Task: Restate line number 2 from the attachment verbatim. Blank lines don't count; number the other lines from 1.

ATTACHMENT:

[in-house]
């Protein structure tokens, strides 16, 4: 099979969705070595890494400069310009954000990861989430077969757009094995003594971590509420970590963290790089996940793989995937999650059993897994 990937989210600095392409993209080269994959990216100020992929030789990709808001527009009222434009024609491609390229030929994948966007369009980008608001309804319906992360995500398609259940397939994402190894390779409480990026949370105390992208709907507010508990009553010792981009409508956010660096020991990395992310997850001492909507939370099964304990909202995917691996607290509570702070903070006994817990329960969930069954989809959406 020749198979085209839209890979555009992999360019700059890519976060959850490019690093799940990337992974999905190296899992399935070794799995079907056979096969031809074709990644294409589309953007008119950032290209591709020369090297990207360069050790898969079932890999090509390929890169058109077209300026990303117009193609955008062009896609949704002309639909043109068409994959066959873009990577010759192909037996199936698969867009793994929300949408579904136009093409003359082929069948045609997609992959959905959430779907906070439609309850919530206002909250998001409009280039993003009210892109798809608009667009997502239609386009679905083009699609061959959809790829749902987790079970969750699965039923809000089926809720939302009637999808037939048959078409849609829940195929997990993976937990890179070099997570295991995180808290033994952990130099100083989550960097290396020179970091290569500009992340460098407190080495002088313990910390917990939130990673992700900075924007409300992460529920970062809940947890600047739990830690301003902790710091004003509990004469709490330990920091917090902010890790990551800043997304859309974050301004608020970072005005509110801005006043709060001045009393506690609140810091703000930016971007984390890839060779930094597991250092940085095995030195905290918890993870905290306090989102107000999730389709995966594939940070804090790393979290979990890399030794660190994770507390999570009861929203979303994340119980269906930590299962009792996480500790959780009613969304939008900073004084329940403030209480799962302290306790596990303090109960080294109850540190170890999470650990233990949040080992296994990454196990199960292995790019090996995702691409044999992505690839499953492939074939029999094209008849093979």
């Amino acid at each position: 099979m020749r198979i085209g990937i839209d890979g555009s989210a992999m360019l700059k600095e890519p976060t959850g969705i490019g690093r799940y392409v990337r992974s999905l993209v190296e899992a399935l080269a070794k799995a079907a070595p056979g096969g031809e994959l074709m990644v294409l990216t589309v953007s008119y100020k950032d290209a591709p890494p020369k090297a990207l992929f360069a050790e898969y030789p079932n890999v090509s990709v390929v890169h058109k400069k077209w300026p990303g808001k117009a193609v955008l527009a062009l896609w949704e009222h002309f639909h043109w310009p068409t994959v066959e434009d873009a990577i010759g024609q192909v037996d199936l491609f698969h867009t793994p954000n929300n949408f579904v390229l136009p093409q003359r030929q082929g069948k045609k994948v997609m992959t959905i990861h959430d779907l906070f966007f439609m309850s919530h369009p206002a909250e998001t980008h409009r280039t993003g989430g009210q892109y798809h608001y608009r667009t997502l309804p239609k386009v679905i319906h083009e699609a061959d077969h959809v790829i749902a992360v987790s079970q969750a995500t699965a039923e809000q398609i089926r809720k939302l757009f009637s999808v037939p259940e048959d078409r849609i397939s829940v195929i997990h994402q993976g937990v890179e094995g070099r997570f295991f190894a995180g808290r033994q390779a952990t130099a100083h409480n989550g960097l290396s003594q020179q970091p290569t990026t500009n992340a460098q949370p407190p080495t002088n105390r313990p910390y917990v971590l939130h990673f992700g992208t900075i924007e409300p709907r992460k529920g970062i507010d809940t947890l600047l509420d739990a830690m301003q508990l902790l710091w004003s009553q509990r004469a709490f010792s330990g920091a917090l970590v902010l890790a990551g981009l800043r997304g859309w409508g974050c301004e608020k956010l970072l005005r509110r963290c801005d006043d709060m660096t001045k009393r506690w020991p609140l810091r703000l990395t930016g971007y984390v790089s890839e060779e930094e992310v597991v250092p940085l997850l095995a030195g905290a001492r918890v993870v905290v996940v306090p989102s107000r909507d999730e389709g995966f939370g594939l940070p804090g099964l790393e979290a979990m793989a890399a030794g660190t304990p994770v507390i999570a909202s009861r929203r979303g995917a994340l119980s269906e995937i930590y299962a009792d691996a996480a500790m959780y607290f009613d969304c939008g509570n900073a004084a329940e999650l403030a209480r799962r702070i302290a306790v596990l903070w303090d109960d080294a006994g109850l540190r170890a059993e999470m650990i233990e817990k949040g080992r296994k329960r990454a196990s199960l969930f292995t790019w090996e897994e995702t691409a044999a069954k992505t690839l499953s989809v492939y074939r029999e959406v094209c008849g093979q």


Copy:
């Protein structure tokens, strides 16, 4: 099979969705070595890494400069310009954000990861989430077969757009094995003594971590509420970590963290790089996940793989995937999650059993897994 990937989210600095392409993209080269994959990216100020992929030789990709808001527009009222434009024609491609390229030929994948966007369009980008608001309804319906992360995500398609259940397939994402190894390779409480990026949370105390992208709907507010508990009553010792981009409508956010660096020991990395992310997850001492909507939370099964304990909202995917691996607290509570702070903070006994817990329960969930069954989809959406 020749198979085209839209890979555009992999360019700059890519976060959850490019690093799940990337992974999905190296899992399935070794799995079907056979096969031809074709990644294409589309953007008119950032290209591709020369090297990207360069050790898969079932890999090509390929890169058109077209300026990303117009193609955008062009896609949704002309639909043109068409994959066959873009990577010759192909037996199936698969867009793994929300949408579904136009093409003359082929069948045609997609992959959905959430779907906070439609309850919530206002909250998001409009280039993003009210892109798809608009667009997502239609386009679905083009699609061959959809790829749902987790079970969750699965039923809000089926809720939302009637999808037939048959078409849609829940195929997990993976937990890179070099997570295991995180808290033994952990130099100083989550960097290396020179970091290569500009992340460098407190080495002088313990910390917990939130990673992700900075924007409300992460529920970062809940947890600047739990830690301003902790710091004003509990004469709490330990920091917090902010890790990551800043997304859309974050301004608020970072005005509110801005006043709060001045009393506690609140810091703000930016971007984390890839060779930094597991250092940085095995030195905290918890993870905290306090989102107000999730389709995966594939940070804090790393979290979990890399030794660190994770507390999570009861929203979303994340119980269906930590299962009792996480500790959780009613969304939008900073004084329940403030209480799962302290306790596990303090109960080294109850540190170890999470650990233990949040080992296994990454196990199960292995790019090996995702691409044999992505690839499953492939074939029999094209008849093979």